The claim that the ideological founder and master of Baathism, Michel Aflaq, died a Muslim is certainly a personal and, more importantly, a divine matter. The rumor about Aflaq embracing Islam is similar to the rumor that the former Iraqi President Saddam Hussein had become more pious during his final years. He sought to adorn his reputation as he prayed by claiming that he is a descendant of the Prophet Mohammed (PBUH). Furthermore, he added the Islamic Shahada [creed] that ‘there is no god but Allah’ to the Iraqi flag and imposed his religious calling through his speeches and televised statements. It was an attempt to repair the broken relationship between the Baathist ideology and the Islamic camp that saw a lot of bloodshed during many years of struggle for power. When the Baathists weakened and the fundamentalists rose to the surface, the relationship improved. Conferences were held that referred to the relations and articles were written by fundamentalists in glorification of the Baath party. An Islamist writer turned against his previous position as he said, “Undoubtedly, we were wrong to describe the Baathist ideology as atheist simply because it is secular.” From my experience of close relations to Baathists in the last decade, I had learnt that the Baath ideology rejects atheism and does not accept a neutral attitude towards it just as the case is with national social thought. If you ever ask a Baathist about the slogan of one Arab nation with an eternal message, he would not be able to proclaim a message other than the one that the Arabs had formerly delivered to humanity that is the message of Islamic civilization.
Therefore, when Aflaq’s family declared that their leader had embraced Islam before his death, it is not an attempt to gain points in afterlife, but rather an attempt to keep up with the existing status quo by marrying Baathism to political fundamentalism.
It is inconceivable that Aflaq discovered Islam in the last days of his life given that he has written more books than the founder of the Muslim Brotherhood, Hassan Al-Banna on the Prophet Mohammed (PBUH) and given that he was more knowledgeable of Islam than most Muslim intellects were. Not only this, Aflaq died in 1989 in Baghdad without declaring that he, the Orthodox Christian Baathist Socialist, had abandoned his religion and ideology and became a Muslim. One must be stupid to believe such claims.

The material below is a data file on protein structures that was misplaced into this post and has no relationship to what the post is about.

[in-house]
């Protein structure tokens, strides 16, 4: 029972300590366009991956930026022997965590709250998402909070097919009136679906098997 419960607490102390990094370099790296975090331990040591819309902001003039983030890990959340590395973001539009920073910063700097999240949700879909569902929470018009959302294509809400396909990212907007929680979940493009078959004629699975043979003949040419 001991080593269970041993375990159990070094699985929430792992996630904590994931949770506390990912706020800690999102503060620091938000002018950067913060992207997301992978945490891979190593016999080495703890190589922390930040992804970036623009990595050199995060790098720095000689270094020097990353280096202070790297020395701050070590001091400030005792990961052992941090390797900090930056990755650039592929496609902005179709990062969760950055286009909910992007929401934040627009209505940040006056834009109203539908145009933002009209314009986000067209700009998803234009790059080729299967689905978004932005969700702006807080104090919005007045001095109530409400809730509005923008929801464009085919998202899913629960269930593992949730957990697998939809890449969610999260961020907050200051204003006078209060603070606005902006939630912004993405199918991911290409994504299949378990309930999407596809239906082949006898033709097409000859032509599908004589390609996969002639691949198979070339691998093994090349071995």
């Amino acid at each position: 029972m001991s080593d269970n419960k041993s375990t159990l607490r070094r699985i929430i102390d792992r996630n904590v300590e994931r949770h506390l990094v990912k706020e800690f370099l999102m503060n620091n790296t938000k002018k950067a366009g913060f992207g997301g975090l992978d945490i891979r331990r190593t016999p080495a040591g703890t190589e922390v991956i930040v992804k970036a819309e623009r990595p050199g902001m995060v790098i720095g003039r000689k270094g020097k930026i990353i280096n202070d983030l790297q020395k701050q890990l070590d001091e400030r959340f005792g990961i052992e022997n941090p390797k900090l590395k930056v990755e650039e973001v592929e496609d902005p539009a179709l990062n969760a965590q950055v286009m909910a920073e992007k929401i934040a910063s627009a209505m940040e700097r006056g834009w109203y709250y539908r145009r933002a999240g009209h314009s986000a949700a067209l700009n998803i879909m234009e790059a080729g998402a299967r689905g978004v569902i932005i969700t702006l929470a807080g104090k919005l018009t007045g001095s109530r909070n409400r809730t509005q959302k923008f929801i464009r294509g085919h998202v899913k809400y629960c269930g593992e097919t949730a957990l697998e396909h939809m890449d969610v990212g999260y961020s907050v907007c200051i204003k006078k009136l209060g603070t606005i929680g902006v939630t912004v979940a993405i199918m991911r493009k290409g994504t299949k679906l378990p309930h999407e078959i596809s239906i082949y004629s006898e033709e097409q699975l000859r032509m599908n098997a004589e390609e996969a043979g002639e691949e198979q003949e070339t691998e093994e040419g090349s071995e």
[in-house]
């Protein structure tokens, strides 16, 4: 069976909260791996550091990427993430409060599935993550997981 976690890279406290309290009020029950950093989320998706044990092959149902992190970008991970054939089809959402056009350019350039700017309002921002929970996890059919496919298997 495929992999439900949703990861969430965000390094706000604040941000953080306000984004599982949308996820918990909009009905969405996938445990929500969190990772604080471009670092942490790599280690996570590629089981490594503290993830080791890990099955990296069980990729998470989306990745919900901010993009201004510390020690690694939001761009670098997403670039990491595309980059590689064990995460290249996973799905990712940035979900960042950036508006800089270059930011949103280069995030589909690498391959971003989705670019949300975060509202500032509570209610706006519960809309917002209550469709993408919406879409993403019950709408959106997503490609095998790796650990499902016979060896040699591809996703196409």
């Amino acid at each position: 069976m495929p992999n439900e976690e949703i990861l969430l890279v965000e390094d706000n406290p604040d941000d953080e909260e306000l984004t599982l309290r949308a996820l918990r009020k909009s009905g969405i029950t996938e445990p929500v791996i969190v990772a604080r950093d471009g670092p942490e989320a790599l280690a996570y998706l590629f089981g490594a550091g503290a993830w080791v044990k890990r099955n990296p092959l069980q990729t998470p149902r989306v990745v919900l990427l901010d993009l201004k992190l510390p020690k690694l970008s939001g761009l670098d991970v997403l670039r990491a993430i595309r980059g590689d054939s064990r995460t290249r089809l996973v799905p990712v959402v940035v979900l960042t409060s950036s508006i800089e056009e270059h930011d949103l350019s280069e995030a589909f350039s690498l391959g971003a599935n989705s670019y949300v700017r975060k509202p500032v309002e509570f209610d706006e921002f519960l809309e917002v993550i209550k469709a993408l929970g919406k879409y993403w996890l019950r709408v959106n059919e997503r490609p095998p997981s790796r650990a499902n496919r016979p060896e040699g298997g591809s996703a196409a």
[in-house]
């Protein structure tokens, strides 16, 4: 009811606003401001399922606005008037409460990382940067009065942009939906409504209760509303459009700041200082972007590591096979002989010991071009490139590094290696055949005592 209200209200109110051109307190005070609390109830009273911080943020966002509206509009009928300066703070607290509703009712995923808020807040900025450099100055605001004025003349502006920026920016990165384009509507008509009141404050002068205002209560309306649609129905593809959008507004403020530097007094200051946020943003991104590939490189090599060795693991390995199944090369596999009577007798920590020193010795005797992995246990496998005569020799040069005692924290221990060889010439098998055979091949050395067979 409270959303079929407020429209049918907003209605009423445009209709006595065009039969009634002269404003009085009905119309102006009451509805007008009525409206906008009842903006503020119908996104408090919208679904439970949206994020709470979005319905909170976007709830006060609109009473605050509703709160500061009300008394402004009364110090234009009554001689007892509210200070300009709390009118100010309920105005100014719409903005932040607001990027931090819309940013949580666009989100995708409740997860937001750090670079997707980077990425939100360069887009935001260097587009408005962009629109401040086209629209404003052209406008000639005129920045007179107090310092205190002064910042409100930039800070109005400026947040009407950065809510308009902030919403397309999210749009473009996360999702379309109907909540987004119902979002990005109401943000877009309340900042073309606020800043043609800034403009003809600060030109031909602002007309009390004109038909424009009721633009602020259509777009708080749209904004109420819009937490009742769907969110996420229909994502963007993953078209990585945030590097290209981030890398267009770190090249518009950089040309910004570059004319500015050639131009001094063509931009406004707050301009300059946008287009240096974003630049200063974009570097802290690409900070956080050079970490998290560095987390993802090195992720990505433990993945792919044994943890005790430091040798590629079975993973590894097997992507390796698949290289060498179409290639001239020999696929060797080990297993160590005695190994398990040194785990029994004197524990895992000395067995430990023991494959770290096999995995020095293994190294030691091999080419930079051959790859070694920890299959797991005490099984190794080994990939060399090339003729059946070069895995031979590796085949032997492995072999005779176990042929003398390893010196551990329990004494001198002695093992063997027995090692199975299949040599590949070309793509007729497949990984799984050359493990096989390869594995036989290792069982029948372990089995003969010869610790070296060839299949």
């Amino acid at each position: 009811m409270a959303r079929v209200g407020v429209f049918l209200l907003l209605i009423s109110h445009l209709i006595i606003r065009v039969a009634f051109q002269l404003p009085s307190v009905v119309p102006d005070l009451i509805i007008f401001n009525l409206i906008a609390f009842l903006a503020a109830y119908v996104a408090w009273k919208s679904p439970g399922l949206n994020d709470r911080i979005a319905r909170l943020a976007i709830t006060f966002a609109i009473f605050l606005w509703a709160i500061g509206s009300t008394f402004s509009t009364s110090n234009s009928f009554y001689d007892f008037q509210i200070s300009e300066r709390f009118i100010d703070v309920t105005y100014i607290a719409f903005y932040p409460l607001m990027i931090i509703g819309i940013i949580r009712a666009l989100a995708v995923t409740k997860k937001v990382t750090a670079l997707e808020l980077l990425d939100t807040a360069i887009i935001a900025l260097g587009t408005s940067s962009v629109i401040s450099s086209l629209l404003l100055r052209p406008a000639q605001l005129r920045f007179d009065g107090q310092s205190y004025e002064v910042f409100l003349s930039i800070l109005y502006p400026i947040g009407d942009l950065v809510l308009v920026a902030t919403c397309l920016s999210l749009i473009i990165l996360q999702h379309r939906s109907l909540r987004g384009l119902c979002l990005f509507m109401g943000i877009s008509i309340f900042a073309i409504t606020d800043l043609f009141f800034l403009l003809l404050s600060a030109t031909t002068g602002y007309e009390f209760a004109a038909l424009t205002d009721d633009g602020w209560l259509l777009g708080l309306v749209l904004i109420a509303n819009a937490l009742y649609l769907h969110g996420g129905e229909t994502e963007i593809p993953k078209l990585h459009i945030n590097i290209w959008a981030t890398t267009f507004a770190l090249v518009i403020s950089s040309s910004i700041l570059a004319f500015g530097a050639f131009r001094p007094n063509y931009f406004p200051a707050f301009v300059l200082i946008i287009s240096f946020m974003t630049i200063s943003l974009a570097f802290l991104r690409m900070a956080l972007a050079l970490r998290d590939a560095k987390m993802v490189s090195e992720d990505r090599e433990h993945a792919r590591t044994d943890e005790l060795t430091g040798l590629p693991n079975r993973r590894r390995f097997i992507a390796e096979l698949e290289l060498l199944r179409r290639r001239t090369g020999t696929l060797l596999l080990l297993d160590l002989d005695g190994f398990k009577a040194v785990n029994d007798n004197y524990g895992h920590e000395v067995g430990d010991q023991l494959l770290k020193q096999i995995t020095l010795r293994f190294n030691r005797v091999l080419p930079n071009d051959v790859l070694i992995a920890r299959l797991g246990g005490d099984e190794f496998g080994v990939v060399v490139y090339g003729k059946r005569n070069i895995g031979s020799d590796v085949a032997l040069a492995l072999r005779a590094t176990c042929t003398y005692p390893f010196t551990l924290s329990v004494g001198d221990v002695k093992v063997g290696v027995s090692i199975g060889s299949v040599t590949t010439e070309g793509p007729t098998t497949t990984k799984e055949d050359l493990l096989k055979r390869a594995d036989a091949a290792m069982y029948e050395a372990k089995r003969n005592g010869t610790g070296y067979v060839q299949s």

Islamic writer Dr. Mohammed Abbas had previously refuted the claims put forward by Dr. Mohamed Emara who had supported rumors about Aflaq’s embracement of Islam and made a heroic story out of it. Dr. Abbas, in response to Dr. Emara’s book said, “In the book by Dr. Emara, I was surprised by the fact that he had included the ridiculous rumor that stated that the undisputed leader of nationalism, Michel Aflaq, had embraced Islam and that he was buried in accordance to the rules of Islamic Shariaa. I consider this issue absurd in the same way that I regard the issue of Napoleon or Hitler embracing Islam absurd.”
Undeniably, we know the value of Aflaq as a great thinker even if we disagree with some of his ideas. He died, leaving behind a significant intellectual legacy that will always remain a part of Arab political history perhaps for a thousand years to come. When one of his family members or his friends who belong to the fundamentalist camp claim that Aflaq converted to Islam, we then realize that this is an unconvincing story and an insignificant one even if it is true. The man has passed away and it is not important to us whether he embraced Islam before he died or not. What we see at present is a state of the re-coloring of forces on the ground within temporary alliances. When this comes to an end, we could find others who claim that Aflaq embraced an entirely different religion.